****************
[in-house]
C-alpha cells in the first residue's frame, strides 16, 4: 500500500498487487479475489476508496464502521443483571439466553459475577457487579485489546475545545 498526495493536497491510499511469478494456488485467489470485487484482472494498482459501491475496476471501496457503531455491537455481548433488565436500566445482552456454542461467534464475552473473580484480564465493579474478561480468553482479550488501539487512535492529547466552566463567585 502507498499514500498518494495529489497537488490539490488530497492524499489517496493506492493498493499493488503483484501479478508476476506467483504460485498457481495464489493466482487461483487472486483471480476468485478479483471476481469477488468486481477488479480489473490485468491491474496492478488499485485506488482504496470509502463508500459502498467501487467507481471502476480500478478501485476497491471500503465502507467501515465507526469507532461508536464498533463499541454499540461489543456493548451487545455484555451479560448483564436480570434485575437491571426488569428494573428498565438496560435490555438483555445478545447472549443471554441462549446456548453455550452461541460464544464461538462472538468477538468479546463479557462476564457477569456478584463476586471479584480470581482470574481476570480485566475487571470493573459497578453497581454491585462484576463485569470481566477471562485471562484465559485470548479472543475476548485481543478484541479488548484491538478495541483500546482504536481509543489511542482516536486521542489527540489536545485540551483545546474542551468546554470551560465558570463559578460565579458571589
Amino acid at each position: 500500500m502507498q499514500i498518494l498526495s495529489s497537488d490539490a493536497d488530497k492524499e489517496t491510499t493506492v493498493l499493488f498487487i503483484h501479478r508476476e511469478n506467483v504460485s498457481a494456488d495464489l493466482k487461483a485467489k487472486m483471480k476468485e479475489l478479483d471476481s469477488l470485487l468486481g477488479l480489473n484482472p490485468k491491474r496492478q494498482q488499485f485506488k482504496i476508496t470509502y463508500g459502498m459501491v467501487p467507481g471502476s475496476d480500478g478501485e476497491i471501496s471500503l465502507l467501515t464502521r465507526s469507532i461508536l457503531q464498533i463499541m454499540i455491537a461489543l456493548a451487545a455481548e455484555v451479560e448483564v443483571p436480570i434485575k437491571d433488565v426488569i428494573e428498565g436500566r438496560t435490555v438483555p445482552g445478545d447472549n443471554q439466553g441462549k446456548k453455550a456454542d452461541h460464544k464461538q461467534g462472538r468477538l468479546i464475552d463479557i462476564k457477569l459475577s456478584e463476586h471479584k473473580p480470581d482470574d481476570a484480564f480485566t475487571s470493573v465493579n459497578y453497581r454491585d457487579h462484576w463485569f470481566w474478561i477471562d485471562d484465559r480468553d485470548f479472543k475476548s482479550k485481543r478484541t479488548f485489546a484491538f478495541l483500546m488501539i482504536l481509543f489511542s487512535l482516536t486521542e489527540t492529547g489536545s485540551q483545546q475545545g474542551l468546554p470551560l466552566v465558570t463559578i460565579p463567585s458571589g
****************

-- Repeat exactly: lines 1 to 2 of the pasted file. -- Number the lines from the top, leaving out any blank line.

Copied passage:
[in-house]
C-alpha cells in the first residue's frame, strides 16, 4: 500500500498487487479475489476508496464502521443483571439466553459475577457487579485489546475545545 498526495493536497491510499511469478494456488485467489470485487484482472494498482459501491475496476471501496457503531455491537455481548433488565436500566445482552456454542461467534464475552473473580484480564465493579474478561480468553482479550488501539487512535492529547466552566463567585 502507498499514500498518494495529489497537488490539490488530497492524499489517496493506492493498493499493488503483484501479478508476476506467483504460485498457481495464489493466482487461483487472486483471480476468485478479483471476481469477488468486481477488479480489473490485468491491474496492478488499485485506488482504496470509502463508500459502498467501487467507481471502476480500478478501485476497491471500503465502507467501515465507526469507532461508536464498533463499541454499540461489543456493548451487545455484555451479560448483564436480570434485575437491571426488569428494573428498565438496560435490555438483555445478545447472549443471554441462549446456548453455550452461541460464544464461538462472538468477538468479546463479557462476564457477569456478584463476586471479584480470581482470574481476570480485566475487571470493573459497578453497581454491585462484576463485569470481566477471562485471562484465559485470548479472543475476548485481543478484541479488548484491538478495541483500546482504536481509543489511542482516536486521542489527540489536545485540551483545546474542551468546554470551560465558570463559578460565579458571589